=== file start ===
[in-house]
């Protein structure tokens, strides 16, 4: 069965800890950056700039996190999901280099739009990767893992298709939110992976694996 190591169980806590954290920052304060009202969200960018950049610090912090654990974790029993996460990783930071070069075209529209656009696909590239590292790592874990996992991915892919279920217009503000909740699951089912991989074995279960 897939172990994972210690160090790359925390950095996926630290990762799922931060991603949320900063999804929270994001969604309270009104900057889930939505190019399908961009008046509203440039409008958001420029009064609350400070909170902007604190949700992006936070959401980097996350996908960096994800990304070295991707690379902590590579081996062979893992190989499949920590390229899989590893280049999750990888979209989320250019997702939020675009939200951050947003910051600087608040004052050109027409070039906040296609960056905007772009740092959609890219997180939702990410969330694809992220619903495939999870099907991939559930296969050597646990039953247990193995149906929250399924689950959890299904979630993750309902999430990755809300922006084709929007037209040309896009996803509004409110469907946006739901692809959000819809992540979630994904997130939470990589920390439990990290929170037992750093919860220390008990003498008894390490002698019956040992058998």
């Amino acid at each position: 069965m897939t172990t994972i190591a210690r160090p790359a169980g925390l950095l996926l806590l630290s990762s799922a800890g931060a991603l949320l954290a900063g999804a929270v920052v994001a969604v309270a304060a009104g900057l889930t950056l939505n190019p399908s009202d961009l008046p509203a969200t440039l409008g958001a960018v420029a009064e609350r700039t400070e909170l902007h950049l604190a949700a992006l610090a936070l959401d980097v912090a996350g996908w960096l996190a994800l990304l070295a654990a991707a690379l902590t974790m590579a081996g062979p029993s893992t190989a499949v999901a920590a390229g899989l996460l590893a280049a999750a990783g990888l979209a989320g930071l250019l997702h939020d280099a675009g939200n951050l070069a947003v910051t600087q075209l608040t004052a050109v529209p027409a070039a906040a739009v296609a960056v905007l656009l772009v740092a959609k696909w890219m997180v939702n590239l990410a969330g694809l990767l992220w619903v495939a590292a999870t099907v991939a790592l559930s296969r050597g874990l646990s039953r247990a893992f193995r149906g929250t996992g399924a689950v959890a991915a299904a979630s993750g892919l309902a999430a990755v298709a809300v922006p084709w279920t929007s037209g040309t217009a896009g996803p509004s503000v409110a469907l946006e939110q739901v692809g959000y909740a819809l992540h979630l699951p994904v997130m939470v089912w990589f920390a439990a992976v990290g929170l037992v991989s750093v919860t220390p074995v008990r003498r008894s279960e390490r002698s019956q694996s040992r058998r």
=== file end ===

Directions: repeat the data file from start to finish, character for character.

[in-house]
């Protein structure tokens, strides 16, 4: 069965800890950056700039996190999901280099739009990767893992298709939110992976694996 190591169980806590954290920052304060009202969200960018950049610090912090654990974790029993996460990783930071070069075209529209656009696909590239590292790592874990996992991915892919279920217009503000909740699951089912991989074995279960 897939172990994972210690160090790359925390950095996926630290990762799922931060991603949320900063999804929270994001969604309270009104900057889930939505190019399908961009008046509203440039409008958001420029009064609350400070909170902007604190949700992006936070959401980097996350996908960096994800990304070295991707690379902590590579081996062979893992190989499949920590390229899989590893280049999750990888979209989320250019997702939020675009939200951050947003910051600087608040004052050109027409070039906040296609960056905007772009740092959609890219997180939702990410969330694809992220619903495939999870099907991939559930296969050597646990039953247990193995149906929250399924689950959890299904979630993750309902999430990755809300922006084709929007037209040309896009996803509004409110469907946006739901692809959000819809992540979630994904997130939470990589920390439990990290929170037992750093919860220390008990003498008894390490002698019956040992058998």
């Amino acid at each position: 069965m897939t172990t994972i190591a210690r160090p790359a169980g925390l950095l996926l806590l630290s990762s799922a800890g931060a991603l949320l954290a900063g999804a929270v920052v994001a969604v309270a304060a009104g900057l889930t950056l939505n190019p399908s009202d961009l008046p509203a969200t440039l409008g958001a960018v420029a009064e609350r700039t400070e909170l902007h950049l604190a949700a992006l610090a936070l959401d980097v912090a996350g996908w960096l996190a994800l990304l070295a654990a991707a690379l902590t974790m590579a081996g062979p029993s893992t190989a499949v999901a920590a390229g899989l996460l590893a280049a999750a990783g990888l979209a989320g930071l250019l997702h939020d280099a675009g939200n951050l070069a947003v910051t600087q075209l608040t004052a050109v529209p027409a070039a906040a739009v296609a960056v905007l656009l772009v740092a959609k696909w890219m997180v939702n590239l990410a969330g694809l990767l992220w619903v495939a590292a999870t099907v991939a790592l559930s296969r050597g874990l646990s039953r247990a893992f193995r149906g929250t996992g399924a689950v959890a991915a299904a979630s993750g892919l309902a999430a990755v298709a809300v922006p084709w279920t929007s037209g040309t217009a896009g996803p509004s503000v409110a469907l946006e939110q739901v692809g959000y909740a819809l992540h979630l699951p994904v997130m939470v089912w990589f920390a439990a992976v990290g929170l037992v991989s750093v919860t220390p074995v008990r003498r008894s279960e390490r002698s019956q694996s040992r058998r």